Europe must prepare for recession and negative economic growth, warned Clemens Kool, Professor of Macroeconomics and International Monetary Economics at Maastricht University, speaking at FIS Maastricht.
The spike in energy prices has had the biggest impact on European inflation, said Professor Kool who is also chair of the academic board at Studio Europa Maastricht. Central banks have been pushing to exclude variable items like energy from the inflation basket, yet energy and food are the most important signals of inflation.
“Energy prices are volatile and an important component of the total basket,” he said.
Moreover, energy has an impact on the supply and demand side of the economy. Energy impacts the input prices for key goods and is an increasingly large part of demand in the consumption basket.
“Energy is influential as a driver of other prices,” he said, adding that inflation comes from too much demand chasing too little supply – at which point fiscal and monetary policy attempts to break demand.
When demand and supply interact, it can cause a wage price spiral.
Prices are currently rising so fast in Europe it is triggering a wage price spiral. People in work are experiencing a cost-of-living crisis and demanding pay rises. Firms must go along with it because of the scarcity of labour, in a vicious circle that translates back into prices and a new round of wage increases.
Central banks have a vital role anchoring inflation expectations. Policy promises to maintain inflation close to 2 per cent helps anchor inflation expectations. But if central banks fail to convince people they are serious about anchoring inflation, the spiral continues leaving central banks with more difficult choices, he said.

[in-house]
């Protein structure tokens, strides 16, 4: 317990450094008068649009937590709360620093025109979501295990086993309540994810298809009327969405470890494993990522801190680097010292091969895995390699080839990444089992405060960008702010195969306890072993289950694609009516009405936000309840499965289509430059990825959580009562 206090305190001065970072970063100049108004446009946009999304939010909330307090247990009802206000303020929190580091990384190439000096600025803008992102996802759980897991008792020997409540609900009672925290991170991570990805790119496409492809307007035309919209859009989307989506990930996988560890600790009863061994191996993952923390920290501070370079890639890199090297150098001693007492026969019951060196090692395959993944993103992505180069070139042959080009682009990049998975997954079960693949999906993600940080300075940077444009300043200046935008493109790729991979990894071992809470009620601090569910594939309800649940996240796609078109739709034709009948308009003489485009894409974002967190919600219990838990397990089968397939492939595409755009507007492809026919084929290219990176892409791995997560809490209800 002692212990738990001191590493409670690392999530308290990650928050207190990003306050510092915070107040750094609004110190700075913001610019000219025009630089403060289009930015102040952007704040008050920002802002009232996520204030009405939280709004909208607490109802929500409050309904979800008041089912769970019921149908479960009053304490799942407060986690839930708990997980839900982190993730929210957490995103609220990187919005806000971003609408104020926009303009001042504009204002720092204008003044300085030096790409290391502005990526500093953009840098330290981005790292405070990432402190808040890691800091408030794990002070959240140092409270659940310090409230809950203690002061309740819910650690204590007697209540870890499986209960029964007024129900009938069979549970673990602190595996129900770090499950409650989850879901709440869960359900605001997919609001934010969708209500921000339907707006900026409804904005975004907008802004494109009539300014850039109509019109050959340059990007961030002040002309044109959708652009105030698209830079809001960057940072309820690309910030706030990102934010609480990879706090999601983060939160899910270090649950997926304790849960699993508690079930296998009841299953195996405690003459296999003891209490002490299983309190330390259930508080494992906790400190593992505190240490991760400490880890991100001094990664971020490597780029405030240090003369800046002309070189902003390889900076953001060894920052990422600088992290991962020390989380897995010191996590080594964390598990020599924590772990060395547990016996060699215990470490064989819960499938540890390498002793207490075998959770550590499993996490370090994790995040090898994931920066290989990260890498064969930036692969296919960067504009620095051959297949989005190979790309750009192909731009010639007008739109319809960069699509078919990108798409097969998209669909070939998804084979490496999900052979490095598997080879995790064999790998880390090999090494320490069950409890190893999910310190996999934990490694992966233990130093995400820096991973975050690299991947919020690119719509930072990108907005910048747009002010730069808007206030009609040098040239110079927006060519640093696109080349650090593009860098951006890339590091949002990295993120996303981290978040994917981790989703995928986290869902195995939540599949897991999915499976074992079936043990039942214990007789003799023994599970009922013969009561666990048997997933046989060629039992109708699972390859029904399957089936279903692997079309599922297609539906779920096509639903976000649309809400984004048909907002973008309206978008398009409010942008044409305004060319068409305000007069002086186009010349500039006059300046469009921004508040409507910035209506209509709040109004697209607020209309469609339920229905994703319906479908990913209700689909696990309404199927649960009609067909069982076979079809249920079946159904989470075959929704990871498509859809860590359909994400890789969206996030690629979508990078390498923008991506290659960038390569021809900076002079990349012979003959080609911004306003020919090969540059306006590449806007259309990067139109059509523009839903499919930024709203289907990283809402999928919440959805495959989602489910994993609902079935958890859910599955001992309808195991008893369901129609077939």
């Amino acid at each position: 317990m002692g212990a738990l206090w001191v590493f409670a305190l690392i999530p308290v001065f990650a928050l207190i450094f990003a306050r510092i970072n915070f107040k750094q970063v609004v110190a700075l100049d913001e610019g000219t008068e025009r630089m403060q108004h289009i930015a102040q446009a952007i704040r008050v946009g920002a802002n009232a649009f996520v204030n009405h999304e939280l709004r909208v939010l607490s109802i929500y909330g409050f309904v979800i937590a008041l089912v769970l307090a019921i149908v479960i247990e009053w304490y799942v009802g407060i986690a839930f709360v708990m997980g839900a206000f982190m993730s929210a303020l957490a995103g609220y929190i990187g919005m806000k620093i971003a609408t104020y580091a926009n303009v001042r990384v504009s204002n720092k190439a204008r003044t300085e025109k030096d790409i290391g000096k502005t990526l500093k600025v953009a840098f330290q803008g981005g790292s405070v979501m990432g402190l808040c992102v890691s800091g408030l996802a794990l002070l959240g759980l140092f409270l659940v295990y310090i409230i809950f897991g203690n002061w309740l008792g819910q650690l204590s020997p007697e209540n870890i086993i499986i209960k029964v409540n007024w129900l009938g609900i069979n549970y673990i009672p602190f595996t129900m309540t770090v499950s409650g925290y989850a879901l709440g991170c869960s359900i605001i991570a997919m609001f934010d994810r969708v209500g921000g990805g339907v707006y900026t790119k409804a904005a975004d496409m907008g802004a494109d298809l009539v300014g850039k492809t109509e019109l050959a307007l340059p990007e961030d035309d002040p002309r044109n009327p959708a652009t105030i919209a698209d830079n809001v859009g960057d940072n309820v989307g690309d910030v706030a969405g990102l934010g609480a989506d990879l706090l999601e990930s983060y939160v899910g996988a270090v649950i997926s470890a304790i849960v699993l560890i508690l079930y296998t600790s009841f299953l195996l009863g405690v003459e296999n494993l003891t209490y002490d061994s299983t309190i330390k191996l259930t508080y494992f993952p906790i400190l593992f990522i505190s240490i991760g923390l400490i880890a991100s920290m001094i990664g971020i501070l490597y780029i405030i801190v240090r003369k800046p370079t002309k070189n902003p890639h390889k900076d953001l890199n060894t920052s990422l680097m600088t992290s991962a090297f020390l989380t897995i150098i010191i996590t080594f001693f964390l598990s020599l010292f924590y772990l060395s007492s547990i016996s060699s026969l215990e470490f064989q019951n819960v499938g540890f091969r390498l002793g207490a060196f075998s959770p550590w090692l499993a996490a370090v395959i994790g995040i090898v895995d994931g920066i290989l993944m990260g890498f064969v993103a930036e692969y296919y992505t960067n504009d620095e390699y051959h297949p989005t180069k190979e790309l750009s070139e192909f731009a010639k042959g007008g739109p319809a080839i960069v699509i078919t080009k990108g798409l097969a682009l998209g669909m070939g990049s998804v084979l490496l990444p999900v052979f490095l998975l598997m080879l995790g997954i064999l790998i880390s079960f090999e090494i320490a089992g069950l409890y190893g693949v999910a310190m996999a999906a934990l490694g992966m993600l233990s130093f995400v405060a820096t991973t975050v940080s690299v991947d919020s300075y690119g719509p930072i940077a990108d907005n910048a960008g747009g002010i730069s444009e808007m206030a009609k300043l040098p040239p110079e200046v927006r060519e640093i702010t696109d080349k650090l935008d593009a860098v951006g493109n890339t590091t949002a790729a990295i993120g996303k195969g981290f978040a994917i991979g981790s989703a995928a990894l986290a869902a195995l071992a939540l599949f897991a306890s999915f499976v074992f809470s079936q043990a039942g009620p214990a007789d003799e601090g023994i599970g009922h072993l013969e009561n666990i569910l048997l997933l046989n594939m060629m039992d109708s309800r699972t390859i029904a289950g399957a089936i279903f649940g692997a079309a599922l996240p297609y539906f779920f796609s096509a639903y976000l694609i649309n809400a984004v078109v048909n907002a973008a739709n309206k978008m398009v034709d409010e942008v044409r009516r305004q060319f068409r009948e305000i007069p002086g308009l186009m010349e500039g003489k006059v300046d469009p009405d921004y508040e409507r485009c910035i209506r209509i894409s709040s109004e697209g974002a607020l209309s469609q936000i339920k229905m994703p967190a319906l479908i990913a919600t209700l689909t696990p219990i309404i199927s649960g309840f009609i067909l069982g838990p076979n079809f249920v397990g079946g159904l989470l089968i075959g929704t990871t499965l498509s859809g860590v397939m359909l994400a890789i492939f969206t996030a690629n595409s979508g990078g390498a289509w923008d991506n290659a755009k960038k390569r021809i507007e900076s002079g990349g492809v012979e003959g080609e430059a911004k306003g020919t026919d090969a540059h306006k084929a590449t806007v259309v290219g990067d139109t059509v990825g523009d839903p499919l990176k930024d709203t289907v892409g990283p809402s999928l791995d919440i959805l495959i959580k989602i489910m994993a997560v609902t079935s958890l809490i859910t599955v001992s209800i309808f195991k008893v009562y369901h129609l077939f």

Kool said that Europe has not tipped into recession yet. Mostly thanks to robust private demand and the lingering impact of expansionary monetary and fiscal policy as economies continue to come out of the pandemic.
The more inflation expectations edge higher, the harder it gets for policy makers. It is key to ensure expectations of inflation stay as low as possible and is particularly “crucial” for financial and labour markets. Expectations play such a big role, once high inflation is embedded in peoples mind it is difficult to dislodge.
Positively, he predicted that prices will gradually shift lower as energy demand drops off. However, tightness in energy supply will continue for as long as it takes Europe to find alternative sources of energy either nuclear or green, sustainable energy.
Kool said the ECB is reluctant to change its inflation benchmark. However, he noted that the Federal Reserve has a more flexible approach – raising the target is more likely in the US than Europe. He said statistically, inflation looks like it will remain high because it mostly derives from the energy squeeze.
A key challenge is the fact monetary policy in Europe is still expansionary. High inflation in the 1980s was also characterised by high interest rates. In contrast, although interest rates are rising today, they are still close to zero. Liquidity remains in the market because QE is still pervasive. It leaves central banks with a challenging balancing act – raising interest rates and taking out liquidity. For the ECB this will involve difficult policy decisions that suit northern and southern Europe.
“The ECB has to think about tensions between northern and southern Europe; raise rates and the gap increases,” he warned.
Kool said it remains unclear whether liquidity in the system will be reduced – the ECB can still buy government bonds – sentiment in the bond market [that they will] remains optimistic. The most likely outcome ahead is stagflation. He questioned whether Europe is poised to enter a long period of low or no growth but said that recession is likely.
“How long or deep is difficult to say. My crystal ball is no clearer than yours.”